What is RAID in Operating Systems

What is RAID in Operating Systems

The performance growth of secondary storage devices is much less than compared with the rate for processors and main memory. The two major challenges facing the storage industry today are:

  • Disk I/O throughput should be increased
  • Data accessibility at the time of hard disk failure.

We can overcome these problems with the help of RAID (Redundant Array of Independent Disks). The basic idea behind RAID is to combine multiple small, inexpensive disk drives into an array to accomplish performance or redundancy goals not attainable with one large and expensive drive. This array of drives will appear to the computer as a single logical storage unit or drive. The main functions of RAID are:

  • Storing the same data in different places on multiple hard disks improves the storage performance
  • Provide better throughput
  • Data fault tolerance

Better performance is accomplished by sharing the workload in parallel among multiple physical hard drives. Fault tolerance is achieved through data redundant operation where if one drive fails or has a sector failure, a mirrored copy of the data can be found on another drive.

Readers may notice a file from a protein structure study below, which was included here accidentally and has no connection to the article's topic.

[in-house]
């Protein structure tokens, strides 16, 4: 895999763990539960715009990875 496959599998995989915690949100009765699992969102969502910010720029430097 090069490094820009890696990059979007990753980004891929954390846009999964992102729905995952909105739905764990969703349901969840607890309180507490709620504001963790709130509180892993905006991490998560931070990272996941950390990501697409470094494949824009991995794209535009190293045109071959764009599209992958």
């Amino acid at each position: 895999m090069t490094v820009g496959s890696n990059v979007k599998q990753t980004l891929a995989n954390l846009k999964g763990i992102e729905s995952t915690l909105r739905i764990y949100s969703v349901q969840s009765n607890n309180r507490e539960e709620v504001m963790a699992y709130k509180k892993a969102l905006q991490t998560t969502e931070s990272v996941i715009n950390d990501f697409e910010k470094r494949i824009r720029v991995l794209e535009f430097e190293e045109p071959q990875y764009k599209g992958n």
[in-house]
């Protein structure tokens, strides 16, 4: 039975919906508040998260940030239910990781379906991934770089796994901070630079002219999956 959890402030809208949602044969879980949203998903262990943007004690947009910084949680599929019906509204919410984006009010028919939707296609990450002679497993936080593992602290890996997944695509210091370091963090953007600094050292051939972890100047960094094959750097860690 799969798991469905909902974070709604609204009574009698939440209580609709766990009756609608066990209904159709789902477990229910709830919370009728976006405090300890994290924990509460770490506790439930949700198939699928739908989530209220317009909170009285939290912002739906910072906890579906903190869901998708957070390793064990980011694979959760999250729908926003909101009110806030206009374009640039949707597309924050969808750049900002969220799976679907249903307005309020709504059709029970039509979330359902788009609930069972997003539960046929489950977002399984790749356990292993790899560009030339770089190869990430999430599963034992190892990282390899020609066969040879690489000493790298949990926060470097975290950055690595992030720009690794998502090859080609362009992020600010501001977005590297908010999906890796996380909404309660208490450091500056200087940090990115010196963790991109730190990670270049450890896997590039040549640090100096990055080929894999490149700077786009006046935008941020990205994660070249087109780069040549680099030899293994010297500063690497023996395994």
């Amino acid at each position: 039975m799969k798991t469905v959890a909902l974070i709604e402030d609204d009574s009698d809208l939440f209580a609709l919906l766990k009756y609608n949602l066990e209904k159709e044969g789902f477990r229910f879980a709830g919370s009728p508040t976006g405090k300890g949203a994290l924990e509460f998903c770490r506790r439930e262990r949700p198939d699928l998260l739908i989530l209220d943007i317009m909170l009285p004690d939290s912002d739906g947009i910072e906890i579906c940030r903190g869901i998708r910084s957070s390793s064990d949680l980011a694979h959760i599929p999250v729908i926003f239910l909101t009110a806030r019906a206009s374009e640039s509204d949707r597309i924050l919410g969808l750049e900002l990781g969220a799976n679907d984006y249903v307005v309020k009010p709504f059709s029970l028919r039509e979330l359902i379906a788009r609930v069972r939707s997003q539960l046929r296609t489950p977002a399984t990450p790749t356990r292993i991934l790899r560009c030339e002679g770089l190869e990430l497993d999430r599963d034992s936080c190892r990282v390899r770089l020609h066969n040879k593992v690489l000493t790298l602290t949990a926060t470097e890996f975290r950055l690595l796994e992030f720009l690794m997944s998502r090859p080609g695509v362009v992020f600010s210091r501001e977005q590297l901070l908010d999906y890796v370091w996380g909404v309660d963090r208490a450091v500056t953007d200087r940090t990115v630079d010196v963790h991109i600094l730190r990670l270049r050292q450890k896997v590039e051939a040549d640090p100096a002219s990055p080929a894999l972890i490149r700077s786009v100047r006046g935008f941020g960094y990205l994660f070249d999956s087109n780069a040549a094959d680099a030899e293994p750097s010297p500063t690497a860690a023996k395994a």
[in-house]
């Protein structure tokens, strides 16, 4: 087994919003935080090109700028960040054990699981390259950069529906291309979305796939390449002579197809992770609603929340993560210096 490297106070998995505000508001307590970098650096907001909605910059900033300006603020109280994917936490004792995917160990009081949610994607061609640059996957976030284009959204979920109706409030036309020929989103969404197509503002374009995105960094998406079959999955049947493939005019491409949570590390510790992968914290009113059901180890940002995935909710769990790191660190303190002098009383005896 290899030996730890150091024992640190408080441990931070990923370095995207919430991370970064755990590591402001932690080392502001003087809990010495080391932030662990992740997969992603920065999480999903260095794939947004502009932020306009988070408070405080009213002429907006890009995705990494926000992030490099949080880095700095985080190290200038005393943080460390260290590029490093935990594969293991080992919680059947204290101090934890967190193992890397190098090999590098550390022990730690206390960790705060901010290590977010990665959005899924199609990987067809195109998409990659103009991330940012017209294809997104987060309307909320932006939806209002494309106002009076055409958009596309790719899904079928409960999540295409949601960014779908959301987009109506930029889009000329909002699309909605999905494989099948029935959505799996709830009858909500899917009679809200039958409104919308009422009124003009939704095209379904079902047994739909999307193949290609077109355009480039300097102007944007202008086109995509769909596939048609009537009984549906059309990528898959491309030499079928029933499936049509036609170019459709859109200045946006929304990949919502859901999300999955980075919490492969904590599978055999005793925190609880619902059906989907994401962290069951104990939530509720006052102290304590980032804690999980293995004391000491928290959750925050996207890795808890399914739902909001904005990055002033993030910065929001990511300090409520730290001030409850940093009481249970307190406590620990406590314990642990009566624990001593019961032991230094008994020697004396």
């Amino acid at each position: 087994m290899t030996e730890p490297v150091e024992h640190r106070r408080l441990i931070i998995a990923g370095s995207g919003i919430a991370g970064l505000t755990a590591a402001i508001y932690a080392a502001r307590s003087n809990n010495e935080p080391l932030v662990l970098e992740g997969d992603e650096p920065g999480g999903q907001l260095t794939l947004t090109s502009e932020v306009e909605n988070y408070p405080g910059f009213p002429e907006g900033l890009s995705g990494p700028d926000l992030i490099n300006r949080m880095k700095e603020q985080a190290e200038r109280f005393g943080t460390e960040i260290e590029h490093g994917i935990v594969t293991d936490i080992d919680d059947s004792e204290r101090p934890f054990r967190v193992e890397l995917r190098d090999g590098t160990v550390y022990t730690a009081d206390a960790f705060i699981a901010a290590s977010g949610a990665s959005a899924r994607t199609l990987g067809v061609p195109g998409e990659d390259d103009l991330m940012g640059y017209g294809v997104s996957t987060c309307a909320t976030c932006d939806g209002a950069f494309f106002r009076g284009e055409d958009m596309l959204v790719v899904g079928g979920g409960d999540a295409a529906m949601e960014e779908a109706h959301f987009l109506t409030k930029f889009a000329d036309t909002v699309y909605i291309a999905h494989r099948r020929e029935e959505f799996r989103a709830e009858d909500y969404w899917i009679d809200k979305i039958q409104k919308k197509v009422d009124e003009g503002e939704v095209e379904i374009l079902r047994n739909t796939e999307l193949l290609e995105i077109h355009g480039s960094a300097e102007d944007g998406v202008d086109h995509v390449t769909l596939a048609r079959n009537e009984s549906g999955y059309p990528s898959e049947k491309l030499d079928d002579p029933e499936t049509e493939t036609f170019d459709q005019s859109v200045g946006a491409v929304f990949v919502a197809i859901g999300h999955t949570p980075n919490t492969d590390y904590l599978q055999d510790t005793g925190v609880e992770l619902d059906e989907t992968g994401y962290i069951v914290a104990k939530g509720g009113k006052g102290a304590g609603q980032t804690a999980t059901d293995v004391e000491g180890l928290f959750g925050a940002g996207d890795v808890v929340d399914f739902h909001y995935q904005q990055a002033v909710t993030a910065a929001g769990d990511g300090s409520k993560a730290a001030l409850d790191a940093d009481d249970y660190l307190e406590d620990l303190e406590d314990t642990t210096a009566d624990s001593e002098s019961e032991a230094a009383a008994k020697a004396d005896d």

In the operating system, RAID appears to be a single logical hard disk, instead of multiple hard disks. The RAID controller controls how the data is stored and accessed across the physical and logical arrays (collection of hard disks). There are 7 levels in RAID. Let’s understand each level one by one.

RAID Level 0 (Striping / Span)

The first level of RAID is level 0 is often called stripping. The idea behind this level is the stored data is divided into a number of parts called strips and loaded these strips across the member of the disks array. For a better understanding consider the below figure.



  1. It is a very fast method.
  2. It is a performance-oriented disk mapping method.
  3. The performance is better than a single drive because the workload is balanced by the array members.
  4. This method is useful for high-performance systems.


  1. No redundancy of data.
  2. It offers no fault tolerance.
  3. When any disk member fails, it affects the entire array.

RAID Level 1 (Mirroring)

RAID level 1 uses at least two duplicate hard drives and stores the exact same blocks of information between them. The RAID level is often called Mirroring. If one of the mirrored drives is failed due to a mechanical problem or does not respond, then the remaining drive will continue to serve and provide correct data. For a better understanding consider the below figure.



  1. It provides high reliability.
  2. Fault tolerance and recovery from failure are simple.
  3. It has good performance.


  1. Because of mirroring data, it is expensive to implement.
  2. RAID 1 implementation requires a minimum of two drives.

RAID Level 2 (Error – Correction Code)